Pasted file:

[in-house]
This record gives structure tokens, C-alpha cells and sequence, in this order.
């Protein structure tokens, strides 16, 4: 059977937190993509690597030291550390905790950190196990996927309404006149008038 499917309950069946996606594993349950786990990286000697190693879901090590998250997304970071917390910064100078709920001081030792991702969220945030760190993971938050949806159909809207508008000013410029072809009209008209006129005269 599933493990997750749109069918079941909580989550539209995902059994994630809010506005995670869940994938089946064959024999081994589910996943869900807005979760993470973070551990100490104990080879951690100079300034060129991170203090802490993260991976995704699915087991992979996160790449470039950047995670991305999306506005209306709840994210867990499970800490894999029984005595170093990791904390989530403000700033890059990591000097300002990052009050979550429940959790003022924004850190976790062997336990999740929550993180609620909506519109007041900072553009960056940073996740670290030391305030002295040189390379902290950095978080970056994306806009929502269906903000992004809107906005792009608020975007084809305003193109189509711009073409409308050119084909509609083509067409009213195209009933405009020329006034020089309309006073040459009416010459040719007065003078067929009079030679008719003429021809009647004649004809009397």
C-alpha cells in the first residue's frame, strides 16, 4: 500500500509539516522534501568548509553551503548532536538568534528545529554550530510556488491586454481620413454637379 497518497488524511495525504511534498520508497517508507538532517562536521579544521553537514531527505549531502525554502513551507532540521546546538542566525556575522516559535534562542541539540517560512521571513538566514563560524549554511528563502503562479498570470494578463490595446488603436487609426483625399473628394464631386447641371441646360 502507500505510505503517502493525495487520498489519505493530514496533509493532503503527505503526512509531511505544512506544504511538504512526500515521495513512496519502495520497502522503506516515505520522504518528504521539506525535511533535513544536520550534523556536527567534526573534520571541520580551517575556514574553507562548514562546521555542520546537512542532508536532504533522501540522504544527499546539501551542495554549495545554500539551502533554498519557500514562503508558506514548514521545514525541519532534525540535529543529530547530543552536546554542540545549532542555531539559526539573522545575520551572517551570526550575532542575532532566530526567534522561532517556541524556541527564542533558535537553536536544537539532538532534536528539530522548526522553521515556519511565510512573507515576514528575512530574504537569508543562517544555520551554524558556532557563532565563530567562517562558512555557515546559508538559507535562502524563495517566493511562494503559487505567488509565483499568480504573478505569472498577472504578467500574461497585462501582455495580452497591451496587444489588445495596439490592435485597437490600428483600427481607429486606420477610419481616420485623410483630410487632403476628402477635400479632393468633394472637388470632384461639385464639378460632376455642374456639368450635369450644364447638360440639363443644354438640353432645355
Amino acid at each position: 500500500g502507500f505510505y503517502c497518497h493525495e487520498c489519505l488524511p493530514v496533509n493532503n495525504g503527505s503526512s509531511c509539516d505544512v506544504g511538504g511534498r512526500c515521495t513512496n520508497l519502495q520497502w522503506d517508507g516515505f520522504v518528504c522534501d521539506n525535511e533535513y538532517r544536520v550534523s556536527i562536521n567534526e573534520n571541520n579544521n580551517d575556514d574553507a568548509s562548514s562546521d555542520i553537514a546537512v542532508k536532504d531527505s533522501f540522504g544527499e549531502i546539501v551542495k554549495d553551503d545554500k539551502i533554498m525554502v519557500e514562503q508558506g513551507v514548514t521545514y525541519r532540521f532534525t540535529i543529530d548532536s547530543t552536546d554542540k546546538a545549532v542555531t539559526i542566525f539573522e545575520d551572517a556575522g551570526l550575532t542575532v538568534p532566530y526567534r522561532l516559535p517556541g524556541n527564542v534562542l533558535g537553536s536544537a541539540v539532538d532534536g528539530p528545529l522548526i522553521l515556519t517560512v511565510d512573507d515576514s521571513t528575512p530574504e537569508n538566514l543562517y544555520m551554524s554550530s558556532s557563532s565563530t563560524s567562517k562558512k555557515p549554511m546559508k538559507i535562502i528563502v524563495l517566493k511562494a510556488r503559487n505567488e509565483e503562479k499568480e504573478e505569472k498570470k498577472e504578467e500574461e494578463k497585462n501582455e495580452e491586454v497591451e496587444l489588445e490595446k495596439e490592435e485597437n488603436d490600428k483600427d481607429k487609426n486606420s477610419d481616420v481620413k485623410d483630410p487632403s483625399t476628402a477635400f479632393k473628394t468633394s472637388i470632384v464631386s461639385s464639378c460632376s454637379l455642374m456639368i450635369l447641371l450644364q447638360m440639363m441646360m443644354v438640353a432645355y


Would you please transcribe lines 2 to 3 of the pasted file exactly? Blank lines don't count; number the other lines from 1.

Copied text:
This record gives structure tokens, C-alpha cells and sequence, in this order.
């Protein structure tokens, strides 16, 4: 059977937190993509690597030291550390905790950190196990996927309404006149008038 499917309950069946996606594993349950786990990286000697190693879901090590998250997304970071917390910064100078709920001081030792991702969220945030760190993971938050949806159909809207508008000013410029072809009209008209006129005269 599933493990997750749109069918079941909580989550539209995902059994994630809010506005995670869940994938089946064959024999081994589910996943869900807005979760993470973070551990100490104990080879951690100079300034060129991170203090802490993260991976995704699915087991992979996160790449470039950047995670991305999306506005209306709840994210867990499970800490894999029984005595170093990791904390989530403000700033890059990591000097300002990052009050979550429940959790003022924004850190976790062997336990999740929550993180609620909506519109007041900072553009960056940073996740670290030391305030002295040189390379902290950095978080970056994306806009929502269906903000992004809107906005792009608020975007084809305003193109189509711009073409409308050119084909509609083509067409009213195209009933405009020329006034020089309309006073040459009416010459040719007065003078067929009079030679008719003429021809009647004649004809009397």